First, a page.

Pyongyang's initial threat to Guam came after the US flew two B-1B bombers over the Korean peninsula on Tuesday local time.

The bombers flew out of Andersen Air Force Base in Guam as part of the US Air Force's "continuous bomber presence," according to an Pacific Air Forces spokesman. The bombers were joined by Japanese and South Korean aircraft during their mission.

"In the morning of August 8 the air pirates of Guam again appeared in the sky above South Korea to stage a mad-cap drill simulating an actual war," the KCNA statement read.

Pyongyang did not develop its nuclear capability to be the aggressor in a war with the US, says CNN Military Analyst Rick Francona.

However, its most recent statements suggest that North Korea is taking a more aggressive stance -- suggesting that it might attack before the US has a chance to strike.

"The North Koreans did not develop their nuclear weapons to drop on the US," Francona told CNN. "They developed these weapons to prevent an attack from the US. Or at least that's the rhetoric coming from Pyongyang.

"Now you're looking at a possible strike on American territory (like) Guam, and also the mainland of the US."

Monday, August 14, 2017

People for Peace Rally

For Immediate Release
August 13, 2017

People for Peace Rally: Monday, August 14
Guam Groups Organizing A Community Call for Peace

Hagåtña, Guåhan — In a call for peace amid dangerous talks of war, two Guam community groups are organizing a “People for Peace” rally at the Maga’låhi Kepuha loop in Hagåtña on Monday, August 14, 2017 at 5 p.m. Independent Guåhan and the Prutehi Litekyan/Save Ritidian organization are inviting the local community to join them with peaceful signs and positive messages they’d like to share with the world.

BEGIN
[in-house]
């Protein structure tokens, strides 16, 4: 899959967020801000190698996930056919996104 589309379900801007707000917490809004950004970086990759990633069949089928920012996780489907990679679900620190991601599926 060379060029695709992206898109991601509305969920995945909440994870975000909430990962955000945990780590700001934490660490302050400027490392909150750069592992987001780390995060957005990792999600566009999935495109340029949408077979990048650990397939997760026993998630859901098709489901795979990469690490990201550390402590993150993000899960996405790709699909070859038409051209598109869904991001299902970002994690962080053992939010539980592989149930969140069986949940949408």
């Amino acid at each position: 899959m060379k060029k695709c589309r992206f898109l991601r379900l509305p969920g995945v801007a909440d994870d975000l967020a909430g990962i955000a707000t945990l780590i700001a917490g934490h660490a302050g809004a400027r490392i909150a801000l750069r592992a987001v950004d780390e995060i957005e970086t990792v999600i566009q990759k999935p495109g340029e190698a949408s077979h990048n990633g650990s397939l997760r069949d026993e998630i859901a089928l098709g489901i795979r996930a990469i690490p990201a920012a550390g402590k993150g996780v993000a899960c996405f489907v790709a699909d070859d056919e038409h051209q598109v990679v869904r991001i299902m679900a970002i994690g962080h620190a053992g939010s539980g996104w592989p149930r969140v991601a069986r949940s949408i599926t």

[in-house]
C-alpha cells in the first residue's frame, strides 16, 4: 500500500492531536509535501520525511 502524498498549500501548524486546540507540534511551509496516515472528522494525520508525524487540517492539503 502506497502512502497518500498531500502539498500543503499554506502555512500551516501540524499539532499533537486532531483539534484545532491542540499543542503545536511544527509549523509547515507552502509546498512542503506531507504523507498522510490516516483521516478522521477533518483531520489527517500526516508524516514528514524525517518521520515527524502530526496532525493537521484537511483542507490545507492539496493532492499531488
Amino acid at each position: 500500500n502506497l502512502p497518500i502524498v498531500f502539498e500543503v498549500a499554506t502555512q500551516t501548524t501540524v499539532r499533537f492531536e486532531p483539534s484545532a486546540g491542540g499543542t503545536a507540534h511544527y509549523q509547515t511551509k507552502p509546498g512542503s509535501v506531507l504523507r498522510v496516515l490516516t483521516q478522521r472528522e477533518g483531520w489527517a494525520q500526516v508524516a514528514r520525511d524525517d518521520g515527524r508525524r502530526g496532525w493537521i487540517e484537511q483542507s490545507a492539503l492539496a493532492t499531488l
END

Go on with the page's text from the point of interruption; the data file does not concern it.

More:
This past week, U.S. President Donald Trump and North Korean Leader Kim Jong-un exchanged aggressive threats of attack that included plans for a North Korean missile strike near Guam in mid-August. Historically, Guam has been forced in the middle of other nations’ conflicts, particularly as an unincorporated territory of the United States. As a result, many of Guam’s people know the painful and horrific effects of war as World II survivors and as veterans. Thus, the members of Independent Guåhan and Prutehi Litekyan, both organizations dedicated to the decolonization and demilitarization of Guam, feel it is imperative for the community to stand together in a call for peace.

“What’s happening in Guam is a global issue, because if our island is attacked, it could be the catalyst for a global catastrophe,” says Independent Guåhan spokesperson Kenneth Gofigan Kuper. “Peace on Guam means peace for the rest of the world.” 

“Peace also begins in our homelands,” says Prutehi Litekyan/Save/Ritidian spokesperson Sabina Flores Perez.

“The trajectory of US hyper-militarization of Guam and the ‘Pacific’ Ocean has largely gone unnoticed and is greatly responsible for the destabilization of our region. The world’s attention must be focused on demilitarizing our lands that includes immediately halting the construction, which can take place in a matter of days, of a live-fire training range complex near Ritidian, a sacred place where we can connect to our ancestors and the location of the Guam Wildlife Refuge established on stolen native lands.” 


Independent Guåhan empowers the Chamoru people to reclaim our sovereignty as a nation. Inspired by the strength of our ancestors and with love for future generations, we educate and unify all who call our island home to build a sustainable and prosperous independent future.

Prutehi Litekyan: Save Ritidian, a direct action group dedicated to the protection of natural and cultural resources in all sites identified for DOD live-fire training on Guam, opposes the establishment of any military firing range, stands in solidarity with Guardians of Gani’, PaganWatch, Tinian Women’s Association, and Alternative Zero Coalition by preventing environmental degradation and destruction on sacred and native lands, and promotes the continued pursuit for return of ancestral lands.